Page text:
Menorca – second largest of the Balearic Islands
Smaller and less crowded than neighbouring Mallorca, Menorca is the most tranquil of the Balearic Islands. Its unique archaeological sites and wetlands have afforded the island the status of an environmentally-protected Biosphere Reserve, and it is one of the few places in the Mediterranean where you can still find untouched beaches, coves and ravines. The northern half of the island is green and rugged with a rocky coastline, while the flatter south is drier and home to smooth sandy beaches. Kids will love the aqua park at the family-friendly Cala’n Forcat resort or you can try out a new watersport at the horseshoe-shaped bay of Arenal D’en Castell. Amble along cobbled streets through quaint fishing villages and stop for lunch at a fresh seafood restaurant, or soak up the views and sunshine at the pine-forested cove of Cala Galdana. In Menorca’s case, good things definitely come in small packages.
Go for the quaint fishing villages and freshly-caught seafood, the secret beaches and hidden coves. Explore the rugged coastline or prehistoric towers and temples. Or spend time with the kids in the family-friendly resort of Cala’n Forcat. Menorca’s low-key atmosphere makes it the ideal place to relax and recharge.
When to go?
Menorca enjoys a Mediterranean climate with mild winters and hot, sunny summers. Rainfall is modest, and falls most frequently between October and December. Summer temperatures can reach 28°C during July and August and there are almost 11 hours of sun each day. Fine weather continues throughout the year and temperatures rarely fall below zero, so many people choose to visit out of season when prices are cheaper.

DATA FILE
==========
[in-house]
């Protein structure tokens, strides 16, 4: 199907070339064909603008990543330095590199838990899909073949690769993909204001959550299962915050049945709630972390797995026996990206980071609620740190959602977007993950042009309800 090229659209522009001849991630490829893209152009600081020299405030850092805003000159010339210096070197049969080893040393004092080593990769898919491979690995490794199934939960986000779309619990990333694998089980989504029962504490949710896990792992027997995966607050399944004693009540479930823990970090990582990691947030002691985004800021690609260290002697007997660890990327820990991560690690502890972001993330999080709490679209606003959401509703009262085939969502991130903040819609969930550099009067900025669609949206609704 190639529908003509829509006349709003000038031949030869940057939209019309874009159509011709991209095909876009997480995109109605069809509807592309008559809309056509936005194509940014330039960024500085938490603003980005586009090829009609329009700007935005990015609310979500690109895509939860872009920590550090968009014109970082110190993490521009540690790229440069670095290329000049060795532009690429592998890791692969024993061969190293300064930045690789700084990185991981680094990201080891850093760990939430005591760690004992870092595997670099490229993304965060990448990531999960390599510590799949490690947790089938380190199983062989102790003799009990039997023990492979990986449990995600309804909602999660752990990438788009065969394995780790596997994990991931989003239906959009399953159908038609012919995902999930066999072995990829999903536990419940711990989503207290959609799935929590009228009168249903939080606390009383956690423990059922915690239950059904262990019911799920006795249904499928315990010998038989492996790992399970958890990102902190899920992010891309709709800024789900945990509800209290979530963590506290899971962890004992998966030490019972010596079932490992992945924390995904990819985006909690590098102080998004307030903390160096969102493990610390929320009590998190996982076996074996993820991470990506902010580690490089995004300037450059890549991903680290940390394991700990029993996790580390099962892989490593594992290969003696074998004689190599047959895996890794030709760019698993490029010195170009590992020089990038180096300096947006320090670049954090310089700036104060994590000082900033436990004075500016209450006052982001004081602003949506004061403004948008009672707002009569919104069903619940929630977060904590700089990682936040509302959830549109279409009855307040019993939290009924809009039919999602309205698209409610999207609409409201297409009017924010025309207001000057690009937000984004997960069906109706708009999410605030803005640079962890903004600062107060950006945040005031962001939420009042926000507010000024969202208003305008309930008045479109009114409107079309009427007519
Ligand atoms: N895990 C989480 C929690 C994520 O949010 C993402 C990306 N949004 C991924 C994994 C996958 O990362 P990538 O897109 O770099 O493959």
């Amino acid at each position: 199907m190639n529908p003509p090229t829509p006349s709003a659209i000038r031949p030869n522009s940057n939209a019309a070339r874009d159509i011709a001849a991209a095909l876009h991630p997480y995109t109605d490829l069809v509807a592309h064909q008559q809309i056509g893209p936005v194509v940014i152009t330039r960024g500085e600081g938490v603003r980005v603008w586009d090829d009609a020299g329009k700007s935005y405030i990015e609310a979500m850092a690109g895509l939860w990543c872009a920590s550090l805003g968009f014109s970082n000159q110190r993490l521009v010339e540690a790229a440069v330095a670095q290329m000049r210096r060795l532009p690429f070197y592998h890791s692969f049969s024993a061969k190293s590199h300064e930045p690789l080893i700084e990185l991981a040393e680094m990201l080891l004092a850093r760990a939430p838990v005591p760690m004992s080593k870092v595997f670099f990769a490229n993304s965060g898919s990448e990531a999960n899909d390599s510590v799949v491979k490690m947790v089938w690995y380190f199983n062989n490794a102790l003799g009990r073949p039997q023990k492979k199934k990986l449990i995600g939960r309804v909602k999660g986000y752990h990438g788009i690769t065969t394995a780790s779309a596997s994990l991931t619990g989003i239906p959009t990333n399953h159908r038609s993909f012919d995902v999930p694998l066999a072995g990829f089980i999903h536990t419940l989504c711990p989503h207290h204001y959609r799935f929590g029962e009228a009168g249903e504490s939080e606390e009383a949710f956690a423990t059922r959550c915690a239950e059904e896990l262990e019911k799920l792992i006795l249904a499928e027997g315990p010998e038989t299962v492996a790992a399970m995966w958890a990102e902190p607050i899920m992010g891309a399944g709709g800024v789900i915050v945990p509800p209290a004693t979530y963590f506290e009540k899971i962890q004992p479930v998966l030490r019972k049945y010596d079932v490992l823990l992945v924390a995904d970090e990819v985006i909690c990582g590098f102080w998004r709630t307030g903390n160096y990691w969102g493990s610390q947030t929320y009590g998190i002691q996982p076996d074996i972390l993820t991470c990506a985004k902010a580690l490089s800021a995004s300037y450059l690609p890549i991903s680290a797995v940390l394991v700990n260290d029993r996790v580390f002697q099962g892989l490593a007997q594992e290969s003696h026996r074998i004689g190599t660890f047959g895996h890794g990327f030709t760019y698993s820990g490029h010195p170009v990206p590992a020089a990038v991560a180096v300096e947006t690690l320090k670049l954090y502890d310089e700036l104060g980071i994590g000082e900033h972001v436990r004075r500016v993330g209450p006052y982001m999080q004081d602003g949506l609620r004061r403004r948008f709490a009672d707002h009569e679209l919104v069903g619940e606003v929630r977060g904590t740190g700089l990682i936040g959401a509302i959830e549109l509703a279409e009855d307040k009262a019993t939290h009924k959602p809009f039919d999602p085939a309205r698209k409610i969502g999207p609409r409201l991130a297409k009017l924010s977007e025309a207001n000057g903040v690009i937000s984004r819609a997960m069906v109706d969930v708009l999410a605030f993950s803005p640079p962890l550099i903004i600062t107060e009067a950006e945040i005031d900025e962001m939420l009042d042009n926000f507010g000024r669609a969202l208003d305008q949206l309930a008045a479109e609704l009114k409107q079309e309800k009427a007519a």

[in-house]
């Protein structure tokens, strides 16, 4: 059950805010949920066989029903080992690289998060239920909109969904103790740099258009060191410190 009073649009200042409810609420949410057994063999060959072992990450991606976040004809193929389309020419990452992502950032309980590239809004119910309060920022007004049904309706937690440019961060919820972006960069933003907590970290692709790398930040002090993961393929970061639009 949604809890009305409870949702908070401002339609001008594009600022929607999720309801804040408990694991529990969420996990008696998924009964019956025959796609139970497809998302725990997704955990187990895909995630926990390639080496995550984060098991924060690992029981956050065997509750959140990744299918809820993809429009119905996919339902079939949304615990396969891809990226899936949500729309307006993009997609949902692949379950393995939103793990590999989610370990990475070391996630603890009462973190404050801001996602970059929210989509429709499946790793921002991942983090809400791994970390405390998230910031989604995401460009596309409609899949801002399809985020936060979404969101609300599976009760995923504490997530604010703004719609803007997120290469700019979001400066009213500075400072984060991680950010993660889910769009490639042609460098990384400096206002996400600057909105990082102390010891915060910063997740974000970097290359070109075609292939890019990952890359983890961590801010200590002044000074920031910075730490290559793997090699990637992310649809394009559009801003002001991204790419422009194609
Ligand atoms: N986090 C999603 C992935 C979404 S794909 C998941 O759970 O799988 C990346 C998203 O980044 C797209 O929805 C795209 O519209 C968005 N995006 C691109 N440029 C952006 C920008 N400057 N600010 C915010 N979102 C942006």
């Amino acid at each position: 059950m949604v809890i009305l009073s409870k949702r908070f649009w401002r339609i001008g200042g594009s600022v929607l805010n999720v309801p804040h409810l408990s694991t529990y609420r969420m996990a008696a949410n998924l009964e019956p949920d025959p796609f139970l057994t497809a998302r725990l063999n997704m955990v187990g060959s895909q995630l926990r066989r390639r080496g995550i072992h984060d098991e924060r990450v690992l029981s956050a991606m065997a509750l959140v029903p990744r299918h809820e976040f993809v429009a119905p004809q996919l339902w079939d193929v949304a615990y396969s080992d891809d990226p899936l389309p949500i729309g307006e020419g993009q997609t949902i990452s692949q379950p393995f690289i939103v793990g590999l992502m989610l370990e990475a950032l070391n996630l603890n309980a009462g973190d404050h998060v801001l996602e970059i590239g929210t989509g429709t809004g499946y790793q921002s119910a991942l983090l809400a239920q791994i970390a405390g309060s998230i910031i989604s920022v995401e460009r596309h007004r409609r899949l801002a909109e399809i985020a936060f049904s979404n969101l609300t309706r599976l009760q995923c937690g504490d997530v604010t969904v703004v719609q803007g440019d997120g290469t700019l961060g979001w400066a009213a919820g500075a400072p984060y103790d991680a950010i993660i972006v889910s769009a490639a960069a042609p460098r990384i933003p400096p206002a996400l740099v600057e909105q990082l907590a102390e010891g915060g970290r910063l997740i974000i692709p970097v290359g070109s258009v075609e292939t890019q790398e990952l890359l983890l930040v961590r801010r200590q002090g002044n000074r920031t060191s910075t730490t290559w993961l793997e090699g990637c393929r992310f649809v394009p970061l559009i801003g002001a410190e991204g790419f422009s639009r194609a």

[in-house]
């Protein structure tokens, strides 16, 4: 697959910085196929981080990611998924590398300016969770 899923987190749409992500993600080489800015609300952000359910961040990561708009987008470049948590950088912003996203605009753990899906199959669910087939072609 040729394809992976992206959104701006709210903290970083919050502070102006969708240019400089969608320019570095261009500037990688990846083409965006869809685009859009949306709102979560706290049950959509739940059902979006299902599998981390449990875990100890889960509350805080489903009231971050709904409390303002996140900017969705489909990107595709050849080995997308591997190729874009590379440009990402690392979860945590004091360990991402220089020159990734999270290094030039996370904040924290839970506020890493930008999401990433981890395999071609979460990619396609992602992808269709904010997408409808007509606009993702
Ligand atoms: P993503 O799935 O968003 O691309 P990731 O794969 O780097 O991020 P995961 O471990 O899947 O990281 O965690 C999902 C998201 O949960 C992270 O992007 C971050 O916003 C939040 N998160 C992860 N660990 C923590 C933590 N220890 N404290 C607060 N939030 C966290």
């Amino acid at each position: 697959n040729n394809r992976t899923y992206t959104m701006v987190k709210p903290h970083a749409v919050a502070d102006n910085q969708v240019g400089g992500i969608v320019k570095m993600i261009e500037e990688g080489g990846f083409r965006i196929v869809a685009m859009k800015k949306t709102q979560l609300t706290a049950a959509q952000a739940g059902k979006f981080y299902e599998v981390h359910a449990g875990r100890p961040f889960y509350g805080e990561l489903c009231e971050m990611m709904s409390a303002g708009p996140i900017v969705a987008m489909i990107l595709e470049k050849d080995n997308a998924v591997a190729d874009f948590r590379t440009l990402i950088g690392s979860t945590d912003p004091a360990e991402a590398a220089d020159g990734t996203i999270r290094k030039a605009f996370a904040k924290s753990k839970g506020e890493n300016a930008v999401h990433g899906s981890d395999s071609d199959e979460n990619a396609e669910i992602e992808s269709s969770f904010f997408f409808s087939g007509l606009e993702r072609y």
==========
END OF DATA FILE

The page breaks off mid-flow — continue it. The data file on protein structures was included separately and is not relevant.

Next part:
How to get there?
Menorca is served by Mahón Airport (MAH) which is 4.5km (2.8 miles) southwest of Mahón. There are regular international flights to Menorca from all over Europe. Direct flights are available from all the main UK airports, flying with Thomson Flights, Thomas Cook and Easyjet - the flight time from London to Mahón is 2 hours, 15 minutes. Car ferries also operate between Barcelona and Mahón and between Alcúdia (in Mallorca) and Ciutadella.
Menorca may be small, but it’s packed with plenty to see and do so don’t stay tucked under a beach umbrella. If you don’t mind walking, you’ll discover historic treasures like the Roman-built Castell de Santa Agueda and Sanisera, an entire Roman city and outdoor museum. Music-lovers will enjoy the island’s International Jazz Festival, classical music concerts, operatics and organ recitals. More modern tastes are catered for with summer music festivals by local musicians and Cala En Porto has some of the best nightlife on offer.
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